The Mongols case may never end. They should teach it in law school. It should be a required course. They should call it Introduction to Zombie Prosecutions.
It isn’t even a case. It is a keepsake box of cases including U.S. v. Cavazos et al.; Ramon Rivera v Kenneth E. Melson, Actiong Director, Bureau of alcohol, Tobacco, Firearms and Explosives, John A. Torres, Special Agent in Charge ATF Los Angeles Field Division, Eric H. Holder, United States Attorney General et al. and United States of America v. Assorted Firearms, Motorcycles and Other Personal Property.
The case officially began four years ago on October 9, 2008 when an Assistant United States Attorney named Christopher Brunwin gave a federal grand jury an indictment to return. Coincidentally this was a few mere hours after a Mongol named Manuel Vincent “Hitman” Martin was shot off his motorcycle on the Glendale Freeway. This murder, anyone who does not work for the ATF might agree, was suspicious.
The indictment was proceeded by an ATF investigation that lasted at least three years and that involved the fulltime efforts of at least 13 undercover ATF agents, an unknown number greater than eight of paid confidential informants, numerous Tactical Field Officers, many Sources of Information. Then there were the wiretaps, the stand-by Swat Teams, the Mission Impossible gadgets and the prostitution of the American press. The case sprawled like Kudzu and became a model for additional cases against the Pagans Motorcycle Club and the American Outlaws Association. As most readers here know, a tiny fraction of this made it into a slim book called Out Bad.
The idea of the Mongols case was to work out a portfolio of procedures, protocols and precedents that would make it possible to outlaw outlaw motorcycle clubs. It almost worked. In Russia or China or Syria the case would have died of shame by now but the United States Department of Justice has no shame. And so today, day 1462, this case is still making news.
Paying The Lawyers
The press release that announced the beginning of the Mongols case asserted “If any law enforcement officer sees a Mongol wearing his patch, he will be authorized to stop that gang member and literally take the jacket right off his back.” And, this claim was true although the keyword in this pronouncement was “authorized” and the press release did not go on to explain that these assaults and thefts were authorized by the poltergeist of Joseph Stalin. Several federal judges eventually noticed that the criminalization of the Mongols symbols was unconstitutional but the key case was brought by an humble, stolid and unprepossessing Mongol in San Diego named Ramon Rivera.
Rivera was represented in his lawsuit against all the bastards by David Blair-Loy of the American Civil Liberties Union. Rivera and Loy won the case. An Assistant U.S. Attorney named Steven R. Welk who is the Chief of the Los Angeles area Asset Forfeiture Division lost. A Federal District judge named David O. Carter, who fears neither anti-Obama birthers nor conmen like Welk, declared the Mongols’ victory on January 4, 2011. “What they (meaning Welk, Brunwin and their associates) did was an outrageous violation of the First Amendment, and an absolute abuse of forfeiture and trademark laws,” Blair-Loy told Michael Doyle of McClatchy Newspapers for a story published today.
Welk appealed. Thirteen months later, on February 12, 2012 Carter wrote a 15-page memo that among other things ordered the United States to pay Blair-Loy, another attorney named Alan Mansfield and an unnamed paralegal $243,824 in professional fees, $8,642 in additional fees and $740.78 in costs. “They fought us tooth and nail, every step of the way,” Loy told Doyle, “and they forced us to work all those hours and incur all those costs.” You can read Doyle’s article here.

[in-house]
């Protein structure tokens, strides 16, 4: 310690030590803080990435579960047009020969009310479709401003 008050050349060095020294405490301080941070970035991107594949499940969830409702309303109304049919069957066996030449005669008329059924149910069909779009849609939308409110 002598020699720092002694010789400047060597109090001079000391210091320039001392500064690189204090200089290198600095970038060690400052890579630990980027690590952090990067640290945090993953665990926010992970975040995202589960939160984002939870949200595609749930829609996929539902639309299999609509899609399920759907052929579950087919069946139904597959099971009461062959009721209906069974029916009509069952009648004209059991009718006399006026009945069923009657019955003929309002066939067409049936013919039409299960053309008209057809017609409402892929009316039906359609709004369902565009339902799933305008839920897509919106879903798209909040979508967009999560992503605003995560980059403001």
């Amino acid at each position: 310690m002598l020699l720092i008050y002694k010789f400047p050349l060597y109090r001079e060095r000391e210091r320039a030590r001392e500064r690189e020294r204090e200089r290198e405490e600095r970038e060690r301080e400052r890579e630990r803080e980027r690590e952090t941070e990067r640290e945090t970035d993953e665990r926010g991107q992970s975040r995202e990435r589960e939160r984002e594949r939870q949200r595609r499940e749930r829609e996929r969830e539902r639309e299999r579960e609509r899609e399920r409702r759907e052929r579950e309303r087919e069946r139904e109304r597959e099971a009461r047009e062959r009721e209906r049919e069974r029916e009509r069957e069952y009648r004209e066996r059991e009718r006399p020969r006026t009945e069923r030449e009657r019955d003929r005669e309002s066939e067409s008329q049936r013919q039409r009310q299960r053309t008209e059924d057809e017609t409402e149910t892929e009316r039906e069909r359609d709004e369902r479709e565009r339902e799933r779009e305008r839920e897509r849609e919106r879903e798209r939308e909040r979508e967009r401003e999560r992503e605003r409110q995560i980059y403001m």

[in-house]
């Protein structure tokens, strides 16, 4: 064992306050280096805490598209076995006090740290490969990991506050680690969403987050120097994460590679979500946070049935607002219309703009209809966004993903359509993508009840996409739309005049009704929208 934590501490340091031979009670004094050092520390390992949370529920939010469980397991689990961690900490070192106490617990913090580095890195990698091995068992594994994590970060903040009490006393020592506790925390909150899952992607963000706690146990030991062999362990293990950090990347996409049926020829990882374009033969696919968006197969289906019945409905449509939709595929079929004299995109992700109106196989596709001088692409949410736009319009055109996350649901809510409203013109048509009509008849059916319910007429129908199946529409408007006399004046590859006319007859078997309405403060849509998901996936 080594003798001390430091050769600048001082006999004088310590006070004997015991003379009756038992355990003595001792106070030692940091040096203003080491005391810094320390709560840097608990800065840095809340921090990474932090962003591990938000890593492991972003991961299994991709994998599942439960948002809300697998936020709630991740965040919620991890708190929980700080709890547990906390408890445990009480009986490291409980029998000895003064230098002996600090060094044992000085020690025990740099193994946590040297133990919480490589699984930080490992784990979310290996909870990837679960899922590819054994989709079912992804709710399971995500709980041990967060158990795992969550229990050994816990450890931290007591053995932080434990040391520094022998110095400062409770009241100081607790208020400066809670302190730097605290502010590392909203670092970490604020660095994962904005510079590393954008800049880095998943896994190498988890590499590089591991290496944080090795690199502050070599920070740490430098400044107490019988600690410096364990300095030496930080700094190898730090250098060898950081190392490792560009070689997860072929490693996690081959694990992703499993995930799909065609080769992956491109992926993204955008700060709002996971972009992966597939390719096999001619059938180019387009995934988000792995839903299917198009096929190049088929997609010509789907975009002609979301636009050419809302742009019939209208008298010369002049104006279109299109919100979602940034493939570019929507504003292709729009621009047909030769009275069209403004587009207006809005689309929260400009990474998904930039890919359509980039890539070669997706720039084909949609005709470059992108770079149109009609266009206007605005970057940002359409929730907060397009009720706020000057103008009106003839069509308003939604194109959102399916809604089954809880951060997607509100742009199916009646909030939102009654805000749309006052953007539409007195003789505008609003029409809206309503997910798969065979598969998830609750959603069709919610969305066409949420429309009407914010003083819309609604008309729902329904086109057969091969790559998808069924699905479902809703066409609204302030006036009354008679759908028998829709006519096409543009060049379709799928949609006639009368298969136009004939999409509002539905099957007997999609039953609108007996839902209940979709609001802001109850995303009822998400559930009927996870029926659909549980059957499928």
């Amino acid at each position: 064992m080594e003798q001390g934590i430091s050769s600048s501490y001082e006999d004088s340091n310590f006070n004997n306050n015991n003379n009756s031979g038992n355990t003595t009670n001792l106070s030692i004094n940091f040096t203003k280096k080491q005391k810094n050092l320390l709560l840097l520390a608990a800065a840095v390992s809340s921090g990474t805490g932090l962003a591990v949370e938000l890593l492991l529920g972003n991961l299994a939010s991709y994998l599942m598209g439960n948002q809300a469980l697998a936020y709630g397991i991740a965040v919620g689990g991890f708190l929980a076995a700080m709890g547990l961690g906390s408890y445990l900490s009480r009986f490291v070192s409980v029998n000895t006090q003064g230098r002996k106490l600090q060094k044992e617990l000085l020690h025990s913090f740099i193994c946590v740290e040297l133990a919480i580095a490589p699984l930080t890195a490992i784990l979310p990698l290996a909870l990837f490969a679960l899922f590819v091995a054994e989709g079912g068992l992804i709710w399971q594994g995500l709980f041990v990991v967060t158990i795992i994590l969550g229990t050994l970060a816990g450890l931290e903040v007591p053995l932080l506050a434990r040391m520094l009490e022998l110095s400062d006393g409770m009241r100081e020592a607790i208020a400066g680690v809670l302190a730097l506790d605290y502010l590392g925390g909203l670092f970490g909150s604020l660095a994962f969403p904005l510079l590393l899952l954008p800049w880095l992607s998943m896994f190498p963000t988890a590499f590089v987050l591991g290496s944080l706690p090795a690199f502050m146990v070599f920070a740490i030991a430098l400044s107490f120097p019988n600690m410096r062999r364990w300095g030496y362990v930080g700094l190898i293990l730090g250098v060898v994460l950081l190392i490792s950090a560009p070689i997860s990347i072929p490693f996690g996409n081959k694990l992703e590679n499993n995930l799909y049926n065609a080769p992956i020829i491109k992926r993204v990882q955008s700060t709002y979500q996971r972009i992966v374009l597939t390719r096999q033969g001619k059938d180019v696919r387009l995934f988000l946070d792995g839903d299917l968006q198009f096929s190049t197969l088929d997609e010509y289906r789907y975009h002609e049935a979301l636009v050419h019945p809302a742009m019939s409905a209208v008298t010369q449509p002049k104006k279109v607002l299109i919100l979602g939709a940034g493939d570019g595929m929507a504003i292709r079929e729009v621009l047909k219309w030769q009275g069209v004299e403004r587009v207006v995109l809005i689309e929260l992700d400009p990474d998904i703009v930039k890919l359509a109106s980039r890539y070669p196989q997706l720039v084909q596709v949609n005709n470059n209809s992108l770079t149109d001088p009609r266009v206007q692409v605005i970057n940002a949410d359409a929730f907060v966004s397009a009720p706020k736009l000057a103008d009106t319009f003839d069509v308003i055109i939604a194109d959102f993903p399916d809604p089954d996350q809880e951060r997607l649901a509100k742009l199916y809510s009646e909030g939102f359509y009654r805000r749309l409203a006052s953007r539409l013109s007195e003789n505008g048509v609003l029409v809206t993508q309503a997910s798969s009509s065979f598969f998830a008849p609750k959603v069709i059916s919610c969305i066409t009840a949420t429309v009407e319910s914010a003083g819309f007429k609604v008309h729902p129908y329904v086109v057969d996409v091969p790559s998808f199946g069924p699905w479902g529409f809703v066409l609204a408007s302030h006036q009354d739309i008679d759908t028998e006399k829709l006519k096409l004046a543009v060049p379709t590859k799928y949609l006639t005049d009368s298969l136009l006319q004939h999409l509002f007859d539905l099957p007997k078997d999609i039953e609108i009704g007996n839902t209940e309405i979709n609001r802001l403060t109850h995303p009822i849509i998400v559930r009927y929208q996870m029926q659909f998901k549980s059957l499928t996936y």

Welk was at it again this morning in the Assorted Firearms, Motorcycles and Other Personal Property case before Judge Carter in the Federal Courthouse in Santa Ana. The theory of that case, simply stated, is that Welk may steal the personal belongings of innocent and uncharged citizens if they happen to belong to the Mongols Motorcycle Club or if they know or are related to someone who is a Mongol.
Last May 16, Carter told all the attorneys involved in the case to settle it before today but it remains on the docket.
There have been a flurry of filings leading up to this trial including “the Declaration of AUSA Steven R. Welk in support of the government’s request.” Apparently Welk knows so many state secrets about the undercover investigation of and the operation of the Mongols Motorcycle Club that ATF agents would have no choice but to put Welk on a motorcycle and shoot him if he let the American people know what he knows.
There were also filings by former Mongol indictee Alfonso Solis. Solis spent 14 months in jail on a variety of trumped-up charges related to him riding with the Mongols.
He prevailed in his case by firing his lawyer and using the money to hire a private detective to reinvestigate the charges against him. One by one the accusations against Solis crumbled like sand castles but the government, in this case Chris Brunwin, refused to give up for reasons that might best be understood by a professional psychotherapist. Eventually Solis made a back room deal with Brunwin to plead guilty to possession of about eight grams of marijuana just to end the ordeal.
Solis avoided a felony conviction but Welk kept his “Harley Davidson motorcycle, license number 16S9100,” “$2380.00 in U.S. currency,” Solis’ “Leather vest with club insignia,” “Several personal photographs” and “Miscellaneous personal items.”
Solis wants his property back. So do other Mongols. It has been four years. Welk never learned to play fair. America has fallen into the hands of grown men who never learned to play fair. So the Mongols case continues.